Saturday, March 29, 2008

Interconnected Agriculture

The rise of the United States ethanol industry has had at least one significant impact -- for better or worse, ethanol has tied agriculture prices to the energy market. Now a large increase in speculation for oil leads to increased demand for a relatively cheaper fuel (ethanol), which in turn puts positive pressure on corn prices so as to ensure that enough acres are planted to satiate the demand.
Analysts in both industries will be watching closely Monday as the USDA (United States Department of Agriculture) releases its predictions on summer acreages for corn and soybeans. The estimates are not binding and are based on surveys of farmers, coops, and seed distributors across the country. While many are speculating that USDA estimates will show a decrease in corn acres from the amazing amount of corn planted last year, the futures markets are already making a bold statement. This past week while corn prices dipped to around $4.80 per bushel and allowed ethanol margins to grow slightly, the futures prices for corn climbed to over $5.60 per bushel on the CBOT (Chicago Board of Trade). This indicates that commodity traders are almost positive that the USDA estimates will show a significant decrease in corn production this summer. Even though that will in turn put pressure on ethanol prices to increase, it may not be as bad a thing for corn acres to dip this summer as some might think. Last year saw more than 92.9 million acres of corn planted (which is the most since 1944). Analysts believe that the USDA will predict around 86 or 87 million acres of corn this year -- still a lot but off from last year. This is due to a very strong market for soybeans (nearly $15 per bushel), a need felt among many farmers to practice crop rotation techniques, and a very large increase in fertilizer prices that make growing corn more expensive than soybeans because of their greater need for fertilizer.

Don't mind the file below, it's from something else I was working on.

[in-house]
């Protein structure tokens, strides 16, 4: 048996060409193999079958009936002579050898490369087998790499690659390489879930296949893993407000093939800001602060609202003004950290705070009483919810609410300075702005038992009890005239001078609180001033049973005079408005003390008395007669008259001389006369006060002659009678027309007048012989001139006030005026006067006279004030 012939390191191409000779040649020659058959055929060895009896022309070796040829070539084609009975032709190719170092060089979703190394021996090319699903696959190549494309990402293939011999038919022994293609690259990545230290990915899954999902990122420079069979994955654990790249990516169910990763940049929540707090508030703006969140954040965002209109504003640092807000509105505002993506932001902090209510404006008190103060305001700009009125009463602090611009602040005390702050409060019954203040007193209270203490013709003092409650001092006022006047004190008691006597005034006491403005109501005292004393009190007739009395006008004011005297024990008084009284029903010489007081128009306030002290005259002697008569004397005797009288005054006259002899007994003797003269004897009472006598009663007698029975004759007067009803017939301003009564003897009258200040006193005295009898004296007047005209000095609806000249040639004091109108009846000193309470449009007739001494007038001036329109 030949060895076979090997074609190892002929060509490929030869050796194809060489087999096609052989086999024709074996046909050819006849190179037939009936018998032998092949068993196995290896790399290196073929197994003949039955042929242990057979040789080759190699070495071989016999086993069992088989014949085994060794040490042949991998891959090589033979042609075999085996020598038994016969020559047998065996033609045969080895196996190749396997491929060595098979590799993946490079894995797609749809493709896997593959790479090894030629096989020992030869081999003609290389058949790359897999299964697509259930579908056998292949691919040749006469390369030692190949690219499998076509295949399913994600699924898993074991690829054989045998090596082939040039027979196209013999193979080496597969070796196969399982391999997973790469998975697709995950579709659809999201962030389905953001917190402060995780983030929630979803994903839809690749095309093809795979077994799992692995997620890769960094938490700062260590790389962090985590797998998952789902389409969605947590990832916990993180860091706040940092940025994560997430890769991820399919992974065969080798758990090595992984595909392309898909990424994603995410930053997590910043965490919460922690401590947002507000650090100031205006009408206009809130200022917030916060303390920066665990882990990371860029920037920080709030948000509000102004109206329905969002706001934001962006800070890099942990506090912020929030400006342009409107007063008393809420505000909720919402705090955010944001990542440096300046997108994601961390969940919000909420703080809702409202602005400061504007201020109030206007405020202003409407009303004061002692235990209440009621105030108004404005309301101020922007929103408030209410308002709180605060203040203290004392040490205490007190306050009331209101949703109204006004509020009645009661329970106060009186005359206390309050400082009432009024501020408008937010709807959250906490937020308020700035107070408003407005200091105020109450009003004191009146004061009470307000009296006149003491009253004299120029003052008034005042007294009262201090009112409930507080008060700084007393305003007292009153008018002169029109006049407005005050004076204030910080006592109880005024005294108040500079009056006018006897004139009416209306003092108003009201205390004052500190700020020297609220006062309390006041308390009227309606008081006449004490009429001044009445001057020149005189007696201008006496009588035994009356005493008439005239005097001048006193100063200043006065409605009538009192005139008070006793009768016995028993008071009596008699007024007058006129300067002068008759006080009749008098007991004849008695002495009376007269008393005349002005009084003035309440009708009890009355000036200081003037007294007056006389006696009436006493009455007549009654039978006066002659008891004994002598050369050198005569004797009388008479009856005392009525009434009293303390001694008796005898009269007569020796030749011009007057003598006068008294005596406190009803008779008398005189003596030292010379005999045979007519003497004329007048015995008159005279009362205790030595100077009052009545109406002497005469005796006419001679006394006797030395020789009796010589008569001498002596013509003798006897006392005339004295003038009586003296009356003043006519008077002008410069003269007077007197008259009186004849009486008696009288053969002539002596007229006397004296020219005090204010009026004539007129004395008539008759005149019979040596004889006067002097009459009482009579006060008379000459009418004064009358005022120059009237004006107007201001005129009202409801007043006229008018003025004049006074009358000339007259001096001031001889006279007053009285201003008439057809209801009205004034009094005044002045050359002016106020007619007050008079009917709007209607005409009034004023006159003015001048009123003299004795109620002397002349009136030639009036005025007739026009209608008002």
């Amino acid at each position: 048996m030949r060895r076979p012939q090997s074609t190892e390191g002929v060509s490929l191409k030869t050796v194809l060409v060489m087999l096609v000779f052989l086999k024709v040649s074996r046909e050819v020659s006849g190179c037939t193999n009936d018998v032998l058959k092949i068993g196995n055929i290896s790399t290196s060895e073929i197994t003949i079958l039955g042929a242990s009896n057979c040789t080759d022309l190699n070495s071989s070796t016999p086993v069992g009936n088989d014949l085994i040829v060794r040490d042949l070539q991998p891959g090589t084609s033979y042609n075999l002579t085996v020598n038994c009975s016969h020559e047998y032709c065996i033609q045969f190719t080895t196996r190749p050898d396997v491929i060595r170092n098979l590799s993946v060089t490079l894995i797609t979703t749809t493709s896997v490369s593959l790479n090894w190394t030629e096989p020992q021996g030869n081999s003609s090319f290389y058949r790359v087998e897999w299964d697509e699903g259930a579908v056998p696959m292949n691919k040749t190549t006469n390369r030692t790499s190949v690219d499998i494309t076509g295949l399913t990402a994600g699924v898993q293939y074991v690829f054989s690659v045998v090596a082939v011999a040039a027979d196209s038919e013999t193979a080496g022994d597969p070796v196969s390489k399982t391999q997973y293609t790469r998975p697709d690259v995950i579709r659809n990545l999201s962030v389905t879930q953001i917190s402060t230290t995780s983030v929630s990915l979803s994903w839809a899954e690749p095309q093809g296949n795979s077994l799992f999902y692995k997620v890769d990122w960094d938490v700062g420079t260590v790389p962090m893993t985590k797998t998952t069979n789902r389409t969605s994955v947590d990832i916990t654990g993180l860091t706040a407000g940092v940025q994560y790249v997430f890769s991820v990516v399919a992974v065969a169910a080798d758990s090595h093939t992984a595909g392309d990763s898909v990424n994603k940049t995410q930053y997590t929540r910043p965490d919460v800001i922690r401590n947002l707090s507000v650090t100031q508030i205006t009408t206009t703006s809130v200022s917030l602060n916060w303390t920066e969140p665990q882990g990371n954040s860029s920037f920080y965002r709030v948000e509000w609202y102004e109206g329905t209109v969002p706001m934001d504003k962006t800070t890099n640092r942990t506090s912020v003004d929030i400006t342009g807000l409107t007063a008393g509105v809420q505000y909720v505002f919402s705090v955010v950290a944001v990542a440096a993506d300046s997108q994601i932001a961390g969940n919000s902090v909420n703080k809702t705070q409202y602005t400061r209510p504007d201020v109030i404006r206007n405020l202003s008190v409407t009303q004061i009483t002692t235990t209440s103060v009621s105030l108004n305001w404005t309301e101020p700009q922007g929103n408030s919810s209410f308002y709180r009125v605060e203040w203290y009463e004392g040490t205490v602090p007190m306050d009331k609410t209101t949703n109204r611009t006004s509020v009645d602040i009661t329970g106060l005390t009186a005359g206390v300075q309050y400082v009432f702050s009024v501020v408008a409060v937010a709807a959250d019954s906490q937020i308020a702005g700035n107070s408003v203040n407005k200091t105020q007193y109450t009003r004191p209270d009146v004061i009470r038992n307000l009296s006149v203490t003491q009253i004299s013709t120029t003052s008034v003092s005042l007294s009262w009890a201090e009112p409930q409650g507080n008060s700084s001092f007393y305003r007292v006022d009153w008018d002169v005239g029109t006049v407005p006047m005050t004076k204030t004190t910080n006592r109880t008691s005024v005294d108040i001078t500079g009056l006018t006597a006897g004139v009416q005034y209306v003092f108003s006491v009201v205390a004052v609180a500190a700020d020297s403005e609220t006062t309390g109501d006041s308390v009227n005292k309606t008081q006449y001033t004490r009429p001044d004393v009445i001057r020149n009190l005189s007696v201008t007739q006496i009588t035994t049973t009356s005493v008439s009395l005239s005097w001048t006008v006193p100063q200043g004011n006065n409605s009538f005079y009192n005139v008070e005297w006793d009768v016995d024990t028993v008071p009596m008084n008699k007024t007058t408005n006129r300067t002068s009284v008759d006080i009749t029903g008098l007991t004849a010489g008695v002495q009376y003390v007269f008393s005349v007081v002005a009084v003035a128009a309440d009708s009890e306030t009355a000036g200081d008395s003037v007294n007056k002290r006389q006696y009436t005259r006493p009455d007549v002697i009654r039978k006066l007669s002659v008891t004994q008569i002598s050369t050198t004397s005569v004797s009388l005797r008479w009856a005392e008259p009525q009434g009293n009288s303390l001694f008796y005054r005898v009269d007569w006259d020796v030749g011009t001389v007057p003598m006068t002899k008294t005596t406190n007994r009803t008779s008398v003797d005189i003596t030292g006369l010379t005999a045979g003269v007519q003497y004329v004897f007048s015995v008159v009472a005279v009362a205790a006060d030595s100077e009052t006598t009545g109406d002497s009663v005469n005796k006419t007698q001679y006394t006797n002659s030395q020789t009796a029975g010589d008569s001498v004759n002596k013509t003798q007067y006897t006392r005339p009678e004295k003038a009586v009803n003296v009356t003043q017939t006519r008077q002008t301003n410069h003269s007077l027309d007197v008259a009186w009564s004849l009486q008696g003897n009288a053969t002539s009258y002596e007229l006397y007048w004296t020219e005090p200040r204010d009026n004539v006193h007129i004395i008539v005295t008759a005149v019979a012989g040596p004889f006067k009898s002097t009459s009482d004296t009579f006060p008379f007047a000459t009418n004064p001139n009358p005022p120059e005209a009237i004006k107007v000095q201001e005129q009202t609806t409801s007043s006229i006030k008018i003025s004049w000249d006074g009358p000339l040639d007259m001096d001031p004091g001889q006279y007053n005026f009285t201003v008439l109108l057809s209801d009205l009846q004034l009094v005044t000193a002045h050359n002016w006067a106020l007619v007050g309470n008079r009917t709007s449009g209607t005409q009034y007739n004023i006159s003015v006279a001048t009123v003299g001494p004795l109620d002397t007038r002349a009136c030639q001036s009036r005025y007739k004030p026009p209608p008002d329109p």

My point is that if some of the acres go back into soybeans, it will recharge the land and possibly bring down some of the nitrogen and phosphorous price increases we've seen over the last year. This in turn could allow for a gradual lowing of corn prices to manageable levels while still allowing profit margins to remain constant for farmers. With more and more cellulosic ethanol technology set to come online in the next two years, it would seem prudent to start moving away from a charged up and often speculation-dominated market and prepare for another rearrangement within these markets as ethanol production switches from predominantly corn to a mix of corn and other plant materials.

1 comment:

mus302 said...

I think a lot more people are waiting for the crop projections to come out this year than probably have in many years past. It will be interesting to see how acreage shifts this year.